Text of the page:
Media literacy is touted as a necessary life skill for cultural citizenship, yet as it is generally practiced there is little engagement with sustainability issues. In order to gain insights into why this is the case, this research investigated how media literacy practitioners use metaphors to frame both the role of media education in the world and how it affects green cultural citizenship. This involved analyzing web site documents and teacher resources of seven North American media literacy organizations as well as interviewing nine key practitioners within a bounded system called the media literacy ecosystem. Drawing on an ecocritical framework, I analyzed the discourses of the media literacy ecosystem by using multi-site situational analysis, qualitative media analysis and critical discourse analysis. This research explored how media literacy practitioners participate in meaning-making systems that reproduce pre-existing environmental ideologies. The findings show that media literacy education is grounded in a mechanistic worldview, thereby perpetuating unsustainable cultural practices in education. By problematizing the mechanistic discourses of media literacy education, the aim of this research was to raise awareness and to offer potential solutions for changing the nature of those same discourses. As such, I theorized a model of media literacy that incorporates green cultural citizenship, called ecomedia literacy, and outlined a path forward so that sustainability becomes a priority for media literacy educators.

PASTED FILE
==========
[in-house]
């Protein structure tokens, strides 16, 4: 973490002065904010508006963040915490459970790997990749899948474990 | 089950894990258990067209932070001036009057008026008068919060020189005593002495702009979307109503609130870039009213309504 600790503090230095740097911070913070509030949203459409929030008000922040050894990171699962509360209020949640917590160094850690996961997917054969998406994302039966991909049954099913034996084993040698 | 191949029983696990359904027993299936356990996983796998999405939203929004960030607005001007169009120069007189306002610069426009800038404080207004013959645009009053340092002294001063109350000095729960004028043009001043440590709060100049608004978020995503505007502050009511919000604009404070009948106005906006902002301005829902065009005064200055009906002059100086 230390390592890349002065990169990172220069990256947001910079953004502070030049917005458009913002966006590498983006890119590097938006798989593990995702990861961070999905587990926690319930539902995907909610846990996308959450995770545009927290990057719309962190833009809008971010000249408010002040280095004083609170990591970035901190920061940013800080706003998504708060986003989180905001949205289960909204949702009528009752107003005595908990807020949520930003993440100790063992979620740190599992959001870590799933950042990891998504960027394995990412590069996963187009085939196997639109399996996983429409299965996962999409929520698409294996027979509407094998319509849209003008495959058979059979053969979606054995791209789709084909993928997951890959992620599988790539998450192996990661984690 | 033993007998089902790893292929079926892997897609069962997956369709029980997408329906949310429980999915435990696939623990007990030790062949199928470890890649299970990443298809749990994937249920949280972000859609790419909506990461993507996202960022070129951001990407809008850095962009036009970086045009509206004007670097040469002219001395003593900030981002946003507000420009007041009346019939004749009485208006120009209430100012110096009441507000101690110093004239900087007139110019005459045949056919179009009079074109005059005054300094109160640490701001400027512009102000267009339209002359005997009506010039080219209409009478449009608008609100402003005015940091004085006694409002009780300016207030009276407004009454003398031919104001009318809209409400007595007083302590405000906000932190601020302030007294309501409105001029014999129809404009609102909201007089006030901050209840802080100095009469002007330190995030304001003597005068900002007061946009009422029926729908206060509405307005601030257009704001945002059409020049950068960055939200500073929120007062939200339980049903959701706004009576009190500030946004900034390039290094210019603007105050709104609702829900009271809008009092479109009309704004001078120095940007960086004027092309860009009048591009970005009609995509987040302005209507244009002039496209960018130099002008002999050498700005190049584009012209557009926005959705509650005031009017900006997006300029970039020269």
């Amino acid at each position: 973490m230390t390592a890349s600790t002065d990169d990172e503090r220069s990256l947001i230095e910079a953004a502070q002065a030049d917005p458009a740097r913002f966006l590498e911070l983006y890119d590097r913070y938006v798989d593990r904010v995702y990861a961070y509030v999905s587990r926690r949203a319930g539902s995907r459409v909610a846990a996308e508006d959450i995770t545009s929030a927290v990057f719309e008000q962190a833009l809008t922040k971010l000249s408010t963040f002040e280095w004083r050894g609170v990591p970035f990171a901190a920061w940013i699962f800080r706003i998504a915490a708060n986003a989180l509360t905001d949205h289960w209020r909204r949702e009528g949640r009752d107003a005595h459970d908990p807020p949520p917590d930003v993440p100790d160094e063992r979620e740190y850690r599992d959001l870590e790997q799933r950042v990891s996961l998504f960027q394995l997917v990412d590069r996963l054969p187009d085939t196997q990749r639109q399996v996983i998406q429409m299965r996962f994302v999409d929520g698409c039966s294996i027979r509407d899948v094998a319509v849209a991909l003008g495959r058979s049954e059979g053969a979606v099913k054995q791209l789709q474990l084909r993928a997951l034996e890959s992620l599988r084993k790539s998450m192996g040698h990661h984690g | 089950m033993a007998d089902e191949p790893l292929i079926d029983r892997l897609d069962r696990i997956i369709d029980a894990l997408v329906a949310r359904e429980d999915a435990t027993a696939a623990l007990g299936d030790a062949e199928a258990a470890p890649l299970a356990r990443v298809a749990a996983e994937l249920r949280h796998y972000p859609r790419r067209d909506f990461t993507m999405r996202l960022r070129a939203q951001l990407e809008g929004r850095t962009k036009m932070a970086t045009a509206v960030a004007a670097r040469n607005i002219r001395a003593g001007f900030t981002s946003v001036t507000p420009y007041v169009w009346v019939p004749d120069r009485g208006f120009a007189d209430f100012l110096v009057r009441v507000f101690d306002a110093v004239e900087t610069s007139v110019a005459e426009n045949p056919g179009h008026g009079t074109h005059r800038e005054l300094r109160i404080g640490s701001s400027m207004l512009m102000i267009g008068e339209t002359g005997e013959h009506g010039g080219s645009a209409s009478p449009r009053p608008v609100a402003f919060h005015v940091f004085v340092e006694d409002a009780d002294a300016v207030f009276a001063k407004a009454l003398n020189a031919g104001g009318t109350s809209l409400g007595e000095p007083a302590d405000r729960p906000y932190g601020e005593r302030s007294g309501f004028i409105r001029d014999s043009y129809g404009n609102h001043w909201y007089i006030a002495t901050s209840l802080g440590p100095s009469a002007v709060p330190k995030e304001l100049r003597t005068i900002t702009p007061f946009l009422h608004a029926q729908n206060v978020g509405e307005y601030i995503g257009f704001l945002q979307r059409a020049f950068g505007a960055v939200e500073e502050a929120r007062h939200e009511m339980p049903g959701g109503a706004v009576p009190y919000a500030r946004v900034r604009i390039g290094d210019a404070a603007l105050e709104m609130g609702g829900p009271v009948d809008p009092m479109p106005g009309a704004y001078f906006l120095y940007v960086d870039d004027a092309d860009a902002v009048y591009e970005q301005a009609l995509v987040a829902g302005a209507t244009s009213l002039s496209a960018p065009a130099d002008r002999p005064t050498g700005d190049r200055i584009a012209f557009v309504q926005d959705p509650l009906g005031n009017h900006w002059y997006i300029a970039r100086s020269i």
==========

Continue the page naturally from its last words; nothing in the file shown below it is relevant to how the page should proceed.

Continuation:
|Commitee:||Alexander, Bryan, Blewitt, John, Milstein, Tema|
|Department:||Education / Sustainability Education|
|School Location:||United States -- Arizona|
|Source:||DAI-A 74/11(E), Dissertation Abstracts International|
|Subjects:||Environmental education, Sustainability, Mass communications|
|Keywords:||Ecoliteracy, Media, Media education, Media literacy, Pedagogy, Sustainability education|
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